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Data Management

Resources in documenting, storing and preserving research data

Use Descriptive File Names

  • Create file names that express a file’s unique content (e.g. information such as creator/owner/editor, project title, location, date, version number, file type, etc.)
  • When deciding the first element of a file name, think about how you anticipate sorting files in your computer’s file manager; for example, if date is the first element of the file name, consider that MMDDYYYY and YYYYMM will sort differently
  • Try to use lower-case letters
  • Avoid the use of spaces and special characters; instead use underscores (_) or dashes (-) as delimiters 
Here is an example of a descriptive file name for a Biology 101 class syllabus:


smith is the professor’s last name

bio101 is the abbreviated course name

syllabus represents the main file content

2017 is the calendar year

.pdf stands for the file type— portable document format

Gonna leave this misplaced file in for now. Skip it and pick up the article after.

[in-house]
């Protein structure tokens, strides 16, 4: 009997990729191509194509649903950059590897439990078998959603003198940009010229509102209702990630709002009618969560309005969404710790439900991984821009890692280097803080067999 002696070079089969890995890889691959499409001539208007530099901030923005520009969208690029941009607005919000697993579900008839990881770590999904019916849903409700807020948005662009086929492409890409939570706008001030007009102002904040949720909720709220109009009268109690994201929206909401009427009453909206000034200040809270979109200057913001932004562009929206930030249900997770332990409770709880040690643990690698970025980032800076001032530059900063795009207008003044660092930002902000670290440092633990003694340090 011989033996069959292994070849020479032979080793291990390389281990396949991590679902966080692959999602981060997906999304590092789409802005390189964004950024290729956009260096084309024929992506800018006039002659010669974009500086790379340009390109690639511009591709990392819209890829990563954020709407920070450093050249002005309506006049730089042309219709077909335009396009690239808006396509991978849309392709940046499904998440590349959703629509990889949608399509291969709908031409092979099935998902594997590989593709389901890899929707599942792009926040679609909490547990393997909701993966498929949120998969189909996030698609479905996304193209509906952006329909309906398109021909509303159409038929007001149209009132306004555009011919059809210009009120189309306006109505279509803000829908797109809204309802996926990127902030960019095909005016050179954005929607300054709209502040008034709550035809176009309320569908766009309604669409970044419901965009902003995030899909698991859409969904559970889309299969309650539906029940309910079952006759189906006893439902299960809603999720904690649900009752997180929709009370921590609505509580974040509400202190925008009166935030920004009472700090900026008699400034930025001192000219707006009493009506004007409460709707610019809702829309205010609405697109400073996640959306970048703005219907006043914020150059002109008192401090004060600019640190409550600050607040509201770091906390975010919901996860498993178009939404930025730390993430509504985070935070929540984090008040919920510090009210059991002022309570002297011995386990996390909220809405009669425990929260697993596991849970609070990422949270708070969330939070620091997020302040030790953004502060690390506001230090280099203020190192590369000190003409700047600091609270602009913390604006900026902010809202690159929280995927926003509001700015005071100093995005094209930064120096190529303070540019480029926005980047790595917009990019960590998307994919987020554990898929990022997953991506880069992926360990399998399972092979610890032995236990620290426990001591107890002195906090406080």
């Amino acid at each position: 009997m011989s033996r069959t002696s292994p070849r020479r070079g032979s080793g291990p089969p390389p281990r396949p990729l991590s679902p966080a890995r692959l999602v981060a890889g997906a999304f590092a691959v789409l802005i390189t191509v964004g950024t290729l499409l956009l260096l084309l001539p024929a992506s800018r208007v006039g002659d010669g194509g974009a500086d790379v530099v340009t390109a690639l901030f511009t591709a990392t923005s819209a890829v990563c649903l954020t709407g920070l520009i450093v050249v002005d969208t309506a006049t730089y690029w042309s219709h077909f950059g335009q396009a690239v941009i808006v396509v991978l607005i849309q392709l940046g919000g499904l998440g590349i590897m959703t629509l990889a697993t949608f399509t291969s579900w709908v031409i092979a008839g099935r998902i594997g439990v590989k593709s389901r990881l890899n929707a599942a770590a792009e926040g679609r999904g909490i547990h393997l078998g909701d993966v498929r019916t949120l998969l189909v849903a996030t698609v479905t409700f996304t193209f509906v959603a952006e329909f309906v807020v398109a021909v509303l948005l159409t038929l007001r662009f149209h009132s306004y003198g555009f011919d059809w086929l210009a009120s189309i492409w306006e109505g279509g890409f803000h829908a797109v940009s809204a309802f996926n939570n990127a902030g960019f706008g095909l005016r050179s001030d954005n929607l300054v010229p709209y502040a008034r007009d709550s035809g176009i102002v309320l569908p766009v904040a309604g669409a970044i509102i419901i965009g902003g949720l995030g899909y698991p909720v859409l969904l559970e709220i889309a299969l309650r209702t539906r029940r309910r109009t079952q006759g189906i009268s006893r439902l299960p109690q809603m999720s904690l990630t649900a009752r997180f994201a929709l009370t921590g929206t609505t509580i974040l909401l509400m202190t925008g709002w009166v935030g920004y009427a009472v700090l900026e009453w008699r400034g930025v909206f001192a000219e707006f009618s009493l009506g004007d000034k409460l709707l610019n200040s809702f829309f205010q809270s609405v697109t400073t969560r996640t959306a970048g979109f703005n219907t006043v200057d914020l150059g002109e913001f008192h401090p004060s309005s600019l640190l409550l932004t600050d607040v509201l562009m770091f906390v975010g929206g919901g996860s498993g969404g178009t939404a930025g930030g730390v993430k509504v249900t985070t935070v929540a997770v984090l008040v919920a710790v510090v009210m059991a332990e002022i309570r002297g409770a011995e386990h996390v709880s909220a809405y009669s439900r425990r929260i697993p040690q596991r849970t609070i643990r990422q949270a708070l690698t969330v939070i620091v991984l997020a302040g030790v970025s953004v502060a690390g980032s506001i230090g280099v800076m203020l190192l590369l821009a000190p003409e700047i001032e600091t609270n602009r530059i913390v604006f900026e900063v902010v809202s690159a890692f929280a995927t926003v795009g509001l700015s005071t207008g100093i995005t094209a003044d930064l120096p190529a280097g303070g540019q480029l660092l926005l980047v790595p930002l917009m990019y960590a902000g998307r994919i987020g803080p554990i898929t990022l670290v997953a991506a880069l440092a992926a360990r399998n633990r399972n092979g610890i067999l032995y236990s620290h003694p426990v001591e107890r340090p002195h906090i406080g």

Note the use of lower-case characters and underscores as delimiters.

Plan File Hierarchy

  • The file hierarchy should logically align with the project at hand
  • It helps to think about how you would search for files if you were not associated with the project—would you starting by looking at dates; at topics; at creators? The answer to these questions will affect best choices for your file hierarchy.

Let’s think about the smith_bio101_syllabus_2017.pdf document. I might organize the directory tree like this:

smith → 2017 →  biology→101 → smith_bio101_syllabus_2017.pdf

Let’s assume that “smith” is the professor’s name, and the name of our home directory. I chose 2017 (year) and department (biology) as the top-most layers, because these categories are broad and generally constant. On the other hand, course number (101) and accompanying materials (such as syllabi) may be subject to change. The professor may not teach 101 every year, or the topics taught in 101 may shift.

Note that the file hierarchy repeats some of the metadata in the syllabus file name (smith_bio101_syllabus_2017.pdf). Although this may seem redundant, it is good practice to include all key information in a file name. A good file name allows users to understand a file’s contents with having to rely on context (such as file hierarchy), which might be problematic when sharing materials.